I have a senior with a good GPA, but he did not do well on ACT. He is extremely stressed about retaking it. How do we sell “him” to a school if the ACT score isn’t great or not the score the school wants?
First of all, I want to reassure you and your son that he’s not alone. I meet so many students on a daily basis who face this same struggle. It’s much more common than they realize.
Retaking the ACT can be a really stressful thing to consider doing. But retaking it is actually a very common situation. I tell the students I work with that colleges anticipate anywhere from 4 to 6 scores per applying student. Your son doesn’t need to submit that many scores! It’s just worth mentioning how common it is for students to re-take the ACT.
I have two different suggestions for you and your son to consider.
The first suggestion is to have him re-take the ACT after he works with a top-scoring tutor. Part of your son’s anxiety towards this test could actually be a sign that he doesn’t feel prepared enough and is afraid of doing worse the second time around. It’s a completely legitimate fear, but it’s also one that can be alleviated with solid prep work. If he submits another score that’s better than the first, most colleges will use that score when deciding whether or not admit him.
But let’s say you don’t want to put your son through that stress.
That brings me to my second suggestion, which is to make sure every other aspect of his application is as strong as possible. This means his GPA, class schedule, list of extra-curriculars, essays, and letters of recommendation have to support the idea that your son would be an amazing asset to any school who accepts him. What does this do? It creates the narrative that standardized tests are not your son’s strong point.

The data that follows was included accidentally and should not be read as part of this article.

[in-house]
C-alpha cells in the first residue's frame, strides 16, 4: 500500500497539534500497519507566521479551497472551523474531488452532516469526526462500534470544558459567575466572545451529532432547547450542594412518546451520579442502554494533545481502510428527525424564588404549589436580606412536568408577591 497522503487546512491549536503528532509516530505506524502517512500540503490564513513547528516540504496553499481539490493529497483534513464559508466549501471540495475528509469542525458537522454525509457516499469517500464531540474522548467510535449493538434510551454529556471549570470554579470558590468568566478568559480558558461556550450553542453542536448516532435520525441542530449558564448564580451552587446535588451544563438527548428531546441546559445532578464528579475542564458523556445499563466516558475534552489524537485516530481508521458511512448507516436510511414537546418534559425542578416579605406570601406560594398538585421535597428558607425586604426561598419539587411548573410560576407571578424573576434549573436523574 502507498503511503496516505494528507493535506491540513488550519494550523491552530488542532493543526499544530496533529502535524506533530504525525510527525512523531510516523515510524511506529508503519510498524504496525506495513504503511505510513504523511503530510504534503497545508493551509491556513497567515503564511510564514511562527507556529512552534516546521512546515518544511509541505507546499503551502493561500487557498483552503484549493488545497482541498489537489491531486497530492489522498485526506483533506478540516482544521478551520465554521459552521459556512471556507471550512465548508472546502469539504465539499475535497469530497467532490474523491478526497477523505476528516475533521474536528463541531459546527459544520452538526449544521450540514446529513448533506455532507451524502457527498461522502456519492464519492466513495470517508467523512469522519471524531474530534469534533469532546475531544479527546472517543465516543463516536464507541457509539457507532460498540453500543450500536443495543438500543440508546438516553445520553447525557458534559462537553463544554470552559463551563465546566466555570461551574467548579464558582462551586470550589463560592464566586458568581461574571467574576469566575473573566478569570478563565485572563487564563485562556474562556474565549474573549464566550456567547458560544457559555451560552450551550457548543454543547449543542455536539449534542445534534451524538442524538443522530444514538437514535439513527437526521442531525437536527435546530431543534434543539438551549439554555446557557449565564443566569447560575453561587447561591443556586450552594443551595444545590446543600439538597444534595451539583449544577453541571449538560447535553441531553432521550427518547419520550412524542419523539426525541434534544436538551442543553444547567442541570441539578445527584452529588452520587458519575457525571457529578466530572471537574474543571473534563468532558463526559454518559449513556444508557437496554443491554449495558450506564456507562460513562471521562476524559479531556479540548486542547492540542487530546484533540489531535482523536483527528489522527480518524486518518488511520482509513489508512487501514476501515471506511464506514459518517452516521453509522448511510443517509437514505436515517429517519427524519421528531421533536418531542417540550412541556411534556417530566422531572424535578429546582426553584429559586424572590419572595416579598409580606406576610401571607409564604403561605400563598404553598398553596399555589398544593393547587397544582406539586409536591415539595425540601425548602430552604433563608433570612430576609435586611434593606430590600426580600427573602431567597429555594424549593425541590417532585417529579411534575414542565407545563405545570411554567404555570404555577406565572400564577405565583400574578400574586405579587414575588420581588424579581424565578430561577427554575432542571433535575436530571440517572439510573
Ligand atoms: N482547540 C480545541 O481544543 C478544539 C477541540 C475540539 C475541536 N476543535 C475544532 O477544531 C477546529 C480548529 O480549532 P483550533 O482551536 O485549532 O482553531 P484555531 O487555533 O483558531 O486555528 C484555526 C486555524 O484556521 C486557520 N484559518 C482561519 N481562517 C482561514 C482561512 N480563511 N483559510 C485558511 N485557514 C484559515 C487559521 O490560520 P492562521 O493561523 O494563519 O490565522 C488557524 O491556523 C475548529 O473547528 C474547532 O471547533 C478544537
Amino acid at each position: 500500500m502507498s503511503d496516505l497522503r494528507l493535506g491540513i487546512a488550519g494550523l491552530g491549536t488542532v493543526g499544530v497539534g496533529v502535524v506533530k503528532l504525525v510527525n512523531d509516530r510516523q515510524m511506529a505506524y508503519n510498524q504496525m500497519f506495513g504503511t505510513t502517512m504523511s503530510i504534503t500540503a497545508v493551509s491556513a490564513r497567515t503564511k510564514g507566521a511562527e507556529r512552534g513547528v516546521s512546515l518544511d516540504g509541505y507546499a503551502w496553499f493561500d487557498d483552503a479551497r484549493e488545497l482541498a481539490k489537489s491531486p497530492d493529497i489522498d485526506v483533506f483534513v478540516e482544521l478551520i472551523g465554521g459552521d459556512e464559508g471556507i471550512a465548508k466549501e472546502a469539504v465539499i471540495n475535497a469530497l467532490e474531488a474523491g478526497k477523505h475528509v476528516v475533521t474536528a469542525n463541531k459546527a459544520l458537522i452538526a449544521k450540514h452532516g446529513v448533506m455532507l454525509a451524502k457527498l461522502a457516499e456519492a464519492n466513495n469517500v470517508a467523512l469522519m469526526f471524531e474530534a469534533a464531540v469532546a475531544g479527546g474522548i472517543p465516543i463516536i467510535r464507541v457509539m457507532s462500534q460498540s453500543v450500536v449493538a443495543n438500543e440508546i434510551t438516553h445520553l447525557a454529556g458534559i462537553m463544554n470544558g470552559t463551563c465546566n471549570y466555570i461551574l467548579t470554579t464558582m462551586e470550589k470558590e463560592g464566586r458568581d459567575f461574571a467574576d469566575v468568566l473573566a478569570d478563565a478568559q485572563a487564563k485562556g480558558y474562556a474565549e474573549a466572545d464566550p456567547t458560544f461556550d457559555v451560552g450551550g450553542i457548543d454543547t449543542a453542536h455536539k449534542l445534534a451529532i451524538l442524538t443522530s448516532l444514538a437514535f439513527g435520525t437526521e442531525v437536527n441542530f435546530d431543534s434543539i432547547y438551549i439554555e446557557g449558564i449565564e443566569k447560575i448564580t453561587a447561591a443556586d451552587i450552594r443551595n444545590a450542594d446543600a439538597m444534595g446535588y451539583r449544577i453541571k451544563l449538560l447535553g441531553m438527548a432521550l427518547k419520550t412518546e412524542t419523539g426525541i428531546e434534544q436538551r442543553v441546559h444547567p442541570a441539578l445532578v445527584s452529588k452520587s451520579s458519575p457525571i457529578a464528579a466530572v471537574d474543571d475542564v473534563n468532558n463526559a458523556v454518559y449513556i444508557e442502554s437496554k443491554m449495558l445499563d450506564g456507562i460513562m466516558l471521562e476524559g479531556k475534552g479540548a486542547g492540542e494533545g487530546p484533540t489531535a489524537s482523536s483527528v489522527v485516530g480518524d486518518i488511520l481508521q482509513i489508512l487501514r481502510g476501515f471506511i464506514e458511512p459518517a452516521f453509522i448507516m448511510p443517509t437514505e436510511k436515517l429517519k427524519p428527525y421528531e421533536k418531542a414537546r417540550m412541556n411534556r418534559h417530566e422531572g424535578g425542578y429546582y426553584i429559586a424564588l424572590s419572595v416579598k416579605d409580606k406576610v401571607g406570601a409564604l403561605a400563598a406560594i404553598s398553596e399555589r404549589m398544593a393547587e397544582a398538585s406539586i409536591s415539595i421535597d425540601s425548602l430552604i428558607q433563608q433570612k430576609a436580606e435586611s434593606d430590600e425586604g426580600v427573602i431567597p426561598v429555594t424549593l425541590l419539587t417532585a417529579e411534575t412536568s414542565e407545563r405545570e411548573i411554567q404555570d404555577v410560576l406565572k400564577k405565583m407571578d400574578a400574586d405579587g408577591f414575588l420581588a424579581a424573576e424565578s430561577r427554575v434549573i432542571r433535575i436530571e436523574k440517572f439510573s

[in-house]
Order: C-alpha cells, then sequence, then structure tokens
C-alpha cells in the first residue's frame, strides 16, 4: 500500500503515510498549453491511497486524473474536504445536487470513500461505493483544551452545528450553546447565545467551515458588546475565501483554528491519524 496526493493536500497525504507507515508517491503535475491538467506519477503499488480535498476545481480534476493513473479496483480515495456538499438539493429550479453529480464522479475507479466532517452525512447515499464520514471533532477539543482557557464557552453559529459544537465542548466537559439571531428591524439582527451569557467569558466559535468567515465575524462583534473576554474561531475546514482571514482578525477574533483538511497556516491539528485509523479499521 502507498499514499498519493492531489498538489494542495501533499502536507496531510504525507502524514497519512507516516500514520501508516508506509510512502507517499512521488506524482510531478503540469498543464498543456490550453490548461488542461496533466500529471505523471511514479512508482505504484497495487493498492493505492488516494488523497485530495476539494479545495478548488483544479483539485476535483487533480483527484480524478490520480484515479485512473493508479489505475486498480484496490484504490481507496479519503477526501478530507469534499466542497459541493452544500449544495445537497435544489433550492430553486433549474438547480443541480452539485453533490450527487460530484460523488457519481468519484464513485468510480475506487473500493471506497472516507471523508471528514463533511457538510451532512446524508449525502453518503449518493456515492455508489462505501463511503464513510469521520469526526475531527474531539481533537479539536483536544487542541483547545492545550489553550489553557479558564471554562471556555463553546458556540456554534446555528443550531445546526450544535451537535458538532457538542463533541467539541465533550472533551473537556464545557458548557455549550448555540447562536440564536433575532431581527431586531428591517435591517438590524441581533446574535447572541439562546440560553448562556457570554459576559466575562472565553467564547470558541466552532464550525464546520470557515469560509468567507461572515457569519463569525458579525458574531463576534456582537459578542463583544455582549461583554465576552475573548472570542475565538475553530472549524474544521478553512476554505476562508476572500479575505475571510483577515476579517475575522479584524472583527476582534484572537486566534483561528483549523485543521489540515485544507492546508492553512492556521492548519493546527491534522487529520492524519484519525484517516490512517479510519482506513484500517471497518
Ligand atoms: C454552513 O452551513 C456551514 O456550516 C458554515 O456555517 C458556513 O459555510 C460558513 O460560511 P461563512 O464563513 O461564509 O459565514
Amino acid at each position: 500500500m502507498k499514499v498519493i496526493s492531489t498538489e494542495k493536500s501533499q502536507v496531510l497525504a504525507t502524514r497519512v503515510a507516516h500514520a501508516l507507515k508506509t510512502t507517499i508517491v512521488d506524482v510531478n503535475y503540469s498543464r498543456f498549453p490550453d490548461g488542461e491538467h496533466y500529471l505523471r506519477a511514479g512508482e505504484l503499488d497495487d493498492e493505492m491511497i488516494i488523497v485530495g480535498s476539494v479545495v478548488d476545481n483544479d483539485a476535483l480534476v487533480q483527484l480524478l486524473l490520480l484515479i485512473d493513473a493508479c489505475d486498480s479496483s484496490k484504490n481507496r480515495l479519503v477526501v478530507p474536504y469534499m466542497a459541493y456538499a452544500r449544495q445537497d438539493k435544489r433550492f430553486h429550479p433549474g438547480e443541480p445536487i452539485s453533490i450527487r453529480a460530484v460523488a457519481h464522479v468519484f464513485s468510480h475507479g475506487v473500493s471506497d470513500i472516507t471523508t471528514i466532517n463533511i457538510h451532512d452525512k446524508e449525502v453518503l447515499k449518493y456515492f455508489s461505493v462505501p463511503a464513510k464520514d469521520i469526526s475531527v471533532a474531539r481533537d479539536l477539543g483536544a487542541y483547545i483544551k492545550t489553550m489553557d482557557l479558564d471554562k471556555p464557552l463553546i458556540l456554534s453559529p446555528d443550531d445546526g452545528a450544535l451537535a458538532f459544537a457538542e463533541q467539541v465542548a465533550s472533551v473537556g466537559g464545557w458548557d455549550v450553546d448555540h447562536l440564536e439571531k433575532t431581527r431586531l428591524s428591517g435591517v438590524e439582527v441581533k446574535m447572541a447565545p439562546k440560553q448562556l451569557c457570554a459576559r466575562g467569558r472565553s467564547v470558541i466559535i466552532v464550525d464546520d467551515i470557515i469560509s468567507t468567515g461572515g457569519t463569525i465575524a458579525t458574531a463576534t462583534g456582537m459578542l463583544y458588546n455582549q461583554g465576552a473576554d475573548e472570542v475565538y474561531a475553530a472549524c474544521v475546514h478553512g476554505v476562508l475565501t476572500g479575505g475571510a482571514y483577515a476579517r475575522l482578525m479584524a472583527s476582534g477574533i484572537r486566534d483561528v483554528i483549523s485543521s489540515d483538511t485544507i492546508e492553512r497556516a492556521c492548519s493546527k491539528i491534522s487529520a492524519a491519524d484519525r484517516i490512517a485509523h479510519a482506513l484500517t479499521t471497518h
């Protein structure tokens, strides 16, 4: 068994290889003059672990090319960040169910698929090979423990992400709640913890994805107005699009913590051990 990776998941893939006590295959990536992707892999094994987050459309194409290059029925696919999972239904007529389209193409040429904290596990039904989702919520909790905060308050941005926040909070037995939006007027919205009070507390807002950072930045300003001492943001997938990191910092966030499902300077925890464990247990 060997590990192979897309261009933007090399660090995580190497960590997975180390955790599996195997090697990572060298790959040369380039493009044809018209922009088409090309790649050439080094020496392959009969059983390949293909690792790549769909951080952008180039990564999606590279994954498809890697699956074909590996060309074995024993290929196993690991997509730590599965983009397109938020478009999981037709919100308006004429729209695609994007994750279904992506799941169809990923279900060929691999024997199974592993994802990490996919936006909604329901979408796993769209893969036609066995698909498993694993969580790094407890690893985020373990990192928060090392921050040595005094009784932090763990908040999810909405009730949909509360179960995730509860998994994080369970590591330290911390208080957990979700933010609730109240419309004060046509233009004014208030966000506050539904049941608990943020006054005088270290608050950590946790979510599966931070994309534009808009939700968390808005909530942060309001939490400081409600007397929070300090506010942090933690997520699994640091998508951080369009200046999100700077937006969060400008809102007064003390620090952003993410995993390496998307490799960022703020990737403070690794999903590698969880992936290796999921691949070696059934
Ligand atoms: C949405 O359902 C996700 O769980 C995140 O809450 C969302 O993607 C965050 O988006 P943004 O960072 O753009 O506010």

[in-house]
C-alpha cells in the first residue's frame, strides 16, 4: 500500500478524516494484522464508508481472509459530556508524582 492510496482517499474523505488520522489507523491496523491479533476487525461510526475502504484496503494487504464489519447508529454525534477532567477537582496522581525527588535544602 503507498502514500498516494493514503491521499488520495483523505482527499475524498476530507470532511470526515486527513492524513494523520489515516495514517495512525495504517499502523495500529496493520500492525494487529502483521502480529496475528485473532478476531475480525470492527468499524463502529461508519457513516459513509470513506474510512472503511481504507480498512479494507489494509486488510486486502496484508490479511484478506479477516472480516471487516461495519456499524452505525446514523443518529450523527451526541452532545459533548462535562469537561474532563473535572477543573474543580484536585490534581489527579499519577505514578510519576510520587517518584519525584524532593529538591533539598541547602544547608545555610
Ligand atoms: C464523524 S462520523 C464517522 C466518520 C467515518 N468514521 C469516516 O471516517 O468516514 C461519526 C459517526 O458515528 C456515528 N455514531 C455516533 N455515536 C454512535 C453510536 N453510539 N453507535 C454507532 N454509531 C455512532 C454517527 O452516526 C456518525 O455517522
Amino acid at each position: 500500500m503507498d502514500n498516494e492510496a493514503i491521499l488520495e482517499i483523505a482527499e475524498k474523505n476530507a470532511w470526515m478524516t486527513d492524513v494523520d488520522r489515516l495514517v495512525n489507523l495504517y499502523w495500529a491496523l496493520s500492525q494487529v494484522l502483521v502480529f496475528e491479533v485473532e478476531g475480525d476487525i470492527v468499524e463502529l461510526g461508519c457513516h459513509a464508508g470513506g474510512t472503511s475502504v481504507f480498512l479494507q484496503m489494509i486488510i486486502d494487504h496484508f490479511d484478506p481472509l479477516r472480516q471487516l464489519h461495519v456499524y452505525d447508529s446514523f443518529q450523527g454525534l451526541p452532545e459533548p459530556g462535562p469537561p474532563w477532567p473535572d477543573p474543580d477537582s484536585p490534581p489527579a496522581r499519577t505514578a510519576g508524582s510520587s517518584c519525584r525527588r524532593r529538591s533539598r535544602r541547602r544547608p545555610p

So how do you pick between the two options?
My advice is to look over the schools your son is applying to. Are they extremely competitive schools like MIT and Stanford? Or are they moderately competitive like some state schools are?
If your son is aiming for the very selective schools, then I strongly encourage you to go for option number one. I understand that it’s stressful, but all aspects of his application need to be in top form for him to be seriously considered by those elite schools.
If he’s opting for more moderate or slightly competitive schools, then I encourage the second option. With schools like this, they will look at his entire application and if the test scores are his only weak section, they’re more than likely to overlook it in favor of accepting him. In which case, as long as his score meets the admissions requirements, he should be okay.
For schools that aren’t as picky about the ACT scores for their students, you can check out this list and even sort it by the state your son wants to go to school in. You can also take a look at these schools that don’t use the ACT as a determining factor for admissions.
We offer an amazing ACT prep program that I think could help your son improve his score and help him feel more prepared going in for his re-take. All of our tutors are top scorers and your son’s tutor will work one on one with him to help make sure he gets the best score he possibly can.
If your son does decide to re-take the ACT here are some tips for beating test-day anxiety and some advice for re-taking the test in general. Here are some benefits for re-taking the test in case he needs some encouragement and some tips for raising his score.